Words came easy for Sheffield Park Academy students when they took a top award for the second year running in the ‘Speak Out’ competition.
Run by the University of Sheffield Management School in partnership with local businesses Irwin Mitchell, Jaywing, BHP and Andy Hanselman, the ‘Speak Out’ project seeks to develop academic, employability and active citizenship skills in young people, helping to enhance their academic and career aspirations.
Competing against other Sheffield students, Sheffield Park Academy students were set the challenge of developing a project to tackle loneliness in their local community.
Over six weeks and with support from mentors at the University and local business, the Sheffield Park team devised ‘Brighten Up’. Their idea involved introducing a ‘safe space’ in school, training volunteer students to act as buddies and mentors and developing an app to facilitate support and interaction.
They then presented their innovative idea to representatives from the University of Sheffield, local business, BBC Radio Sheffield and Age UK at the University’s ‘The Edge’. During their presentation they demonstrated the sustainability of their proposal and showed how it would make a difference. Impressed by their creativity, ingenuity and understanding of the issue, the judges awarded the academy’s team the Pioneering Award.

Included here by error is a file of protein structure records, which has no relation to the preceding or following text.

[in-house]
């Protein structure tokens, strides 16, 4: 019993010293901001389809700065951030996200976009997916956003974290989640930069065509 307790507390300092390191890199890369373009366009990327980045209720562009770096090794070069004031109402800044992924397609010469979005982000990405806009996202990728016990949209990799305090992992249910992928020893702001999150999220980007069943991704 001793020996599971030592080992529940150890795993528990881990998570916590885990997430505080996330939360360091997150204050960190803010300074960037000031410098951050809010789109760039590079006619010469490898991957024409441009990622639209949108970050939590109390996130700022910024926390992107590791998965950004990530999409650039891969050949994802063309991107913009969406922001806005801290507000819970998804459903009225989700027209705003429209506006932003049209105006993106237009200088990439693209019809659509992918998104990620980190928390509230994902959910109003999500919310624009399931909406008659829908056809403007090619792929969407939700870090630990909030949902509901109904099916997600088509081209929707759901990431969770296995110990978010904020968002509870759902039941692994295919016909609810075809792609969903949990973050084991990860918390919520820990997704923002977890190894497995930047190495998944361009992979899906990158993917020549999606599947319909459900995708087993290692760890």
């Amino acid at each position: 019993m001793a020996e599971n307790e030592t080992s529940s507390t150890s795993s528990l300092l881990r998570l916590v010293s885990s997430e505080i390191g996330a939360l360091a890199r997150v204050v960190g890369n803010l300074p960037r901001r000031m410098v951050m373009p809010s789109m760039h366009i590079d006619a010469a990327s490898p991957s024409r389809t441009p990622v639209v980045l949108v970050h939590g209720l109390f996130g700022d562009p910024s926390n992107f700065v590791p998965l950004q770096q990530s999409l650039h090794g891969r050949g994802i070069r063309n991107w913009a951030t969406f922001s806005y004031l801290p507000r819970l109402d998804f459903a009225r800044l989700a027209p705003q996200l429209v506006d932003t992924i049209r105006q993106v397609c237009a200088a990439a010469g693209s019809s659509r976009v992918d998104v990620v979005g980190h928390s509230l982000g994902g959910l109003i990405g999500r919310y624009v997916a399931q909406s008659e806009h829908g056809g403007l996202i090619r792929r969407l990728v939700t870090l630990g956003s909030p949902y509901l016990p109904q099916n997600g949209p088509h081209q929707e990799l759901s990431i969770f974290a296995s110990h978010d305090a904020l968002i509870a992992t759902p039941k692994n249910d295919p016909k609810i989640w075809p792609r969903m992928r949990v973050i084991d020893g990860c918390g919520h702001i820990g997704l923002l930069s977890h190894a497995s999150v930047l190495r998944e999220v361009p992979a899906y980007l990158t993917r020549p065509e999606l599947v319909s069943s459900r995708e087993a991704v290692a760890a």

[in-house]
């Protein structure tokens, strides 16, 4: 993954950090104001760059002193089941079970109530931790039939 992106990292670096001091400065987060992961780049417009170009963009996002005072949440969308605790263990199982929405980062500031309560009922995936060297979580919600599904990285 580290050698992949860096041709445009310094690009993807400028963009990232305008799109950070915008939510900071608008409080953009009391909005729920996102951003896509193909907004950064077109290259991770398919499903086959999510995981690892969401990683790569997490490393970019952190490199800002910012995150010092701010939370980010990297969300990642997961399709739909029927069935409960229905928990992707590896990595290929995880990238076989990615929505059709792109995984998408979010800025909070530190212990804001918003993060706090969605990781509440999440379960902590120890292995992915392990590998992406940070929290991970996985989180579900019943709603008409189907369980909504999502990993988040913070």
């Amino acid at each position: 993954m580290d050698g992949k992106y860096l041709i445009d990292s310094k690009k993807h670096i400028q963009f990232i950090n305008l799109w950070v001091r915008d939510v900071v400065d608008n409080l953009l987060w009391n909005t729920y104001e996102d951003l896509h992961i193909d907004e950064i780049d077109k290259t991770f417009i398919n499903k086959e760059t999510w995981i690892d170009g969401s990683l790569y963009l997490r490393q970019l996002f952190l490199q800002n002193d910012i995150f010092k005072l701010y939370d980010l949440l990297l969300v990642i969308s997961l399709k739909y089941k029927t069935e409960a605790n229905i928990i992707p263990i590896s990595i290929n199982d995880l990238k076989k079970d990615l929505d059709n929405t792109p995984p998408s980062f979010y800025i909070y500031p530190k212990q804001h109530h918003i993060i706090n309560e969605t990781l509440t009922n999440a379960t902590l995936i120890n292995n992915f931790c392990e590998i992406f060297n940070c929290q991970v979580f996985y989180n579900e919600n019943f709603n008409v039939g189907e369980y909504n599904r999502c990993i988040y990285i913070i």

Congratulating the students, Sheffield Park Academy Principal Debbie McShane said:
"Here at the academy we are committed to providing our students with an Education with Character, which helps to broaden their horizons and enhance their personal development. ‘Speak Out’ is a perfect example of that and I would like to congratulate all of our students who took part – well done!”
Commenting on the event, Dr Andreana Drencheva from the University of Sheffield’s Management School said:
“‘Speak Out’ is a unique opportunity for the young people involved to develop new employability and citizenship skills, to experience university life first-hand and to meet authentic role models who share their experiences to demystify the multiple options young people have after school.”